He severed her inward parts, he pierced her heart,He overcame her and cut off her life;He cast down her body and stood upon it ...And with merciless club he smashed her skull.He cut through the channels of her blood,And he made the north wind to bear it away into secret places.
Afterwards
He divided the flesh of the
Ku-pu
and devised a cunning plan.
 
Mr. L.W. King, from whose scholarly
Seven Tablets of Creation
these lines arequoted, notes that "Ku-pu" is a word of uncertain meaning. Jensen suggests"trunk, body". Apparently Merodach obtained special knowledge afterdividing, and perhaps eating, the "Ku-pu". His "cunning plan" is set forth indetail: he cut up the dragon's body:
He split her up like a flat fish into two halves.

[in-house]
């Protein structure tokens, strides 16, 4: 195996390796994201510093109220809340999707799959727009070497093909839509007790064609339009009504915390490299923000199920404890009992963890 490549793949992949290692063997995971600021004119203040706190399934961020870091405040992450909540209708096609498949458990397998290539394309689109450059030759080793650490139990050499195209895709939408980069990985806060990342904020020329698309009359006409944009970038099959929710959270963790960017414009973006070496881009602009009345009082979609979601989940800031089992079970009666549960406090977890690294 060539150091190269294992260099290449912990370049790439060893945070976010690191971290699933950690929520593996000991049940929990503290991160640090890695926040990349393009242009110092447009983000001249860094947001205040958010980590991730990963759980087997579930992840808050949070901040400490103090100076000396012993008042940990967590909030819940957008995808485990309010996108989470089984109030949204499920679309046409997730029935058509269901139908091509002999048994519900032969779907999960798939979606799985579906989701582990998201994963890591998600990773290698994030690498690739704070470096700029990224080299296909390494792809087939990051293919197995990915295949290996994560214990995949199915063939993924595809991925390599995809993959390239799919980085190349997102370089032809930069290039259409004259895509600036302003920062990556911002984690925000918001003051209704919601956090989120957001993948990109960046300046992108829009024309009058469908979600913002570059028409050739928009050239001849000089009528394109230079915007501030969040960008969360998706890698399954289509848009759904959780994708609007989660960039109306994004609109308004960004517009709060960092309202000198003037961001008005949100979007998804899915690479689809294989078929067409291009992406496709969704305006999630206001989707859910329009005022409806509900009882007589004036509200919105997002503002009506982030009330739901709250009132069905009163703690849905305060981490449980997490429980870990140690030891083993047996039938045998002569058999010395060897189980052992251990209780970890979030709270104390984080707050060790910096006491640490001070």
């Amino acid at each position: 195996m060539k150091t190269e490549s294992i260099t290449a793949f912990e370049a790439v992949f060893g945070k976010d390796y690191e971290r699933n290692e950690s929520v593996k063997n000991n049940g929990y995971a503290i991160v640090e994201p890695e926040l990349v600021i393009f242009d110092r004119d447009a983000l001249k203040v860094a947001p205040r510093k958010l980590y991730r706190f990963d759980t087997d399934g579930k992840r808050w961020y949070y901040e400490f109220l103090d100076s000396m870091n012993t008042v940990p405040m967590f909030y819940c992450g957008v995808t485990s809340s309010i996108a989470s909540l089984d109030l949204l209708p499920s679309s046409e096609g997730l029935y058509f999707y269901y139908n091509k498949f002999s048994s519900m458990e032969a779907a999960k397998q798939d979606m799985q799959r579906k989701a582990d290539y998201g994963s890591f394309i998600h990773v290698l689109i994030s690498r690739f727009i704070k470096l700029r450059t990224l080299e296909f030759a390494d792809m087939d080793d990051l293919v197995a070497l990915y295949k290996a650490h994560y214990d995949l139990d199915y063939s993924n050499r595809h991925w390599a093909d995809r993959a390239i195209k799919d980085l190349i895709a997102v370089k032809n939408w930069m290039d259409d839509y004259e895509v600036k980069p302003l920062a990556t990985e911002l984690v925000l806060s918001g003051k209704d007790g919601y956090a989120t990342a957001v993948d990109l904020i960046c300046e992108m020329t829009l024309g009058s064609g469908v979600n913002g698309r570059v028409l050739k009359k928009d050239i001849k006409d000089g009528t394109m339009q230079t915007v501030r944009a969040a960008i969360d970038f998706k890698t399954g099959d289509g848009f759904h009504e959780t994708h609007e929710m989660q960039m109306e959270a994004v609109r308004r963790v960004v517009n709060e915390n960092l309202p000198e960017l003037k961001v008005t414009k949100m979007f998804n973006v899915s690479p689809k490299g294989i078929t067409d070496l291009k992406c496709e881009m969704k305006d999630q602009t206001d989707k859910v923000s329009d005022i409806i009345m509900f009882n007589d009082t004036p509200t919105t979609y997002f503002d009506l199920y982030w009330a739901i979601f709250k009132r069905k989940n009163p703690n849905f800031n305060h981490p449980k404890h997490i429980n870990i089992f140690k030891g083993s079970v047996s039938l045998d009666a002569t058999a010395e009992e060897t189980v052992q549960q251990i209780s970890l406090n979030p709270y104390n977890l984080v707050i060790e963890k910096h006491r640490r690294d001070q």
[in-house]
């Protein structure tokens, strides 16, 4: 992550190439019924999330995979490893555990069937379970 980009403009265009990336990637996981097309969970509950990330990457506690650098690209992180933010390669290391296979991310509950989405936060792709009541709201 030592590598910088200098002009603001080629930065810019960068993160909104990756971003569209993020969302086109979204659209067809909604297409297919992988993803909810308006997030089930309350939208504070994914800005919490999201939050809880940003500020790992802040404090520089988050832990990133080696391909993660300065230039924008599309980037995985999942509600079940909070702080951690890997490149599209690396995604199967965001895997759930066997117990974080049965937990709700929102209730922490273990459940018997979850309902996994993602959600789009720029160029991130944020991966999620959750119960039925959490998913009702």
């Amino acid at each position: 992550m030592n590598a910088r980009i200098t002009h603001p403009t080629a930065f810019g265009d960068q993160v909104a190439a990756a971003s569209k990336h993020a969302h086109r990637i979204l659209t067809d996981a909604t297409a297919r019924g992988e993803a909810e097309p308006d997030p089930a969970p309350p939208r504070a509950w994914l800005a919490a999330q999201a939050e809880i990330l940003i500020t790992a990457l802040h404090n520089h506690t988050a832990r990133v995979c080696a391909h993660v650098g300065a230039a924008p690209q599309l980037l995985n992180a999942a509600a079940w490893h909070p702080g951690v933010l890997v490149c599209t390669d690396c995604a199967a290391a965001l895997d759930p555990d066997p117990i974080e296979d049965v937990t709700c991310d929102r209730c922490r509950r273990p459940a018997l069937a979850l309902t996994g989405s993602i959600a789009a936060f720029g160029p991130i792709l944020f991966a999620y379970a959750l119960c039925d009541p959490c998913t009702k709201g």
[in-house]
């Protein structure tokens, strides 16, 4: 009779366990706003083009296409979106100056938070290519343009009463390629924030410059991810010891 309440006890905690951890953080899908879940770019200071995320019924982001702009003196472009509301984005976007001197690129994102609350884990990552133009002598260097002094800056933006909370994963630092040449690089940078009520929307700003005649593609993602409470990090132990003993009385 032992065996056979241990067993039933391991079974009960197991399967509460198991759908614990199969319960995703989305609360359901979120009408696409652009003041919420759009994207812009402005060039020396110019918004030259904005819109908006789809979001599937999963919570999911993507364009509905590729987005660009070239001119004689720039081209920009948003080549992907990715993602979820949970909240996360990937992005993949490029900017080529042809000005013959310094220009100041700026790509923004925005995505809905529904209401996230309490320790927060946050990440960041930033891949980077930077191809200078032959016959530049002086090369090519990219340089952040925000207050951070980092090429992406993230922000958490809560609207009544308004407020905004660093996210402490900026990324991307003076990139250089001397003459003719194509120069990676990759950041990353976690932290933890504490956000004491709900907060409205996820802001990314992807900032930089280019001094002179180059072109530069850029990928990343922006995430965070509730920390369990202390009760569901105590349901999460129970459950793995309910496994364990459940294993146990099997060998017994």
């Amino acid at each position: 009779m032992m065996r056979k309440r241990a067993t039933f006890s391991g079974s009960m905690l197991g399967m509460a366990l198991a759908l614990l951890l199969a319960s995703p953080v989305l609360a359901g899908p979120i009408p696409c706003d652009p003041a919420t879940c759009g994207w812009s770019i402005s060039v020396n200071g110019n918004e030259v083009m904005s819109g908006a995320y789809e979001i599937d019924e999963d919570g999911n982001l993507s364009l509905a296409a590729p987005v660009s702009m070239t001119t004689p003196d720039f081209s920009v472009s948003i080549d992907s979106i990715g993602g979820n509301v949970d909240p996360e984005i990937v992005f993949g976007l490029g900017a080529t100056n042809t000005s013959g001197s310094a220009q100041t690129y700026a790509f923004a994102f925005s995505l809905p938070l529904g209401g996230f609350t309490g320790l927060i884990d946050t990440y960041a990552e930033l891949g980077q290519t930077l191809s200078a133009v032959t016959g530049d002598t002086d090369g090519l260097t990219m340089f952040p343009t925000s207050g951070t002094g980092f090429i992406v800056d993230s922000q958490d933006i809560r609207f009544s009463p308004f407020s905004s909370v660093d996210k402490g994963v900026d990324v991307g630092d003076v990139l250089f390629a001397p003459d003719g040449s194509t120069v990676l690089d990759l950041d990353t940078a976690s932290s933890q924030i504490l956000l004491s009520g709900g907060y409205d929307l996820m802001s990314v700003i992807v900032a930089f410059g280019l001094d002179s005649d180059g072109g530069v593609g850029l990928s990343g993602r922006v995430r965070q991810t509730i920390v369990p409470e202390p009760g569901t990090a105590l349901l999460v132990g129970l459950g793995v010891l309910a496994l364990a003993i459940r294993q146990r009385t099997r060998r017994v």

He formed the heavens with one half and the earth with the other, and thenset the universe in order. His power and wisdom as the Demiurge werederived from the fierce and powerful Great Mother, Tiamat.In other dragon stories the heroes devise their plans after eating thedragon's heart. According to Philostratus,
[1]
Apollonius of Tyana was worthyof being remembered for two things--his bravery in travelling among fiercerobber tribes, not then subject to Rome, and his wisdom in learning thelanguage of birds and other animals as the Arabs do. This accomplishmentthe Arabs acquired, Philostratus explains, by eating the hearts of dragons. The "animals" who utter magic words are, of course, the Fates. Siegfried of the
Nibelungenlied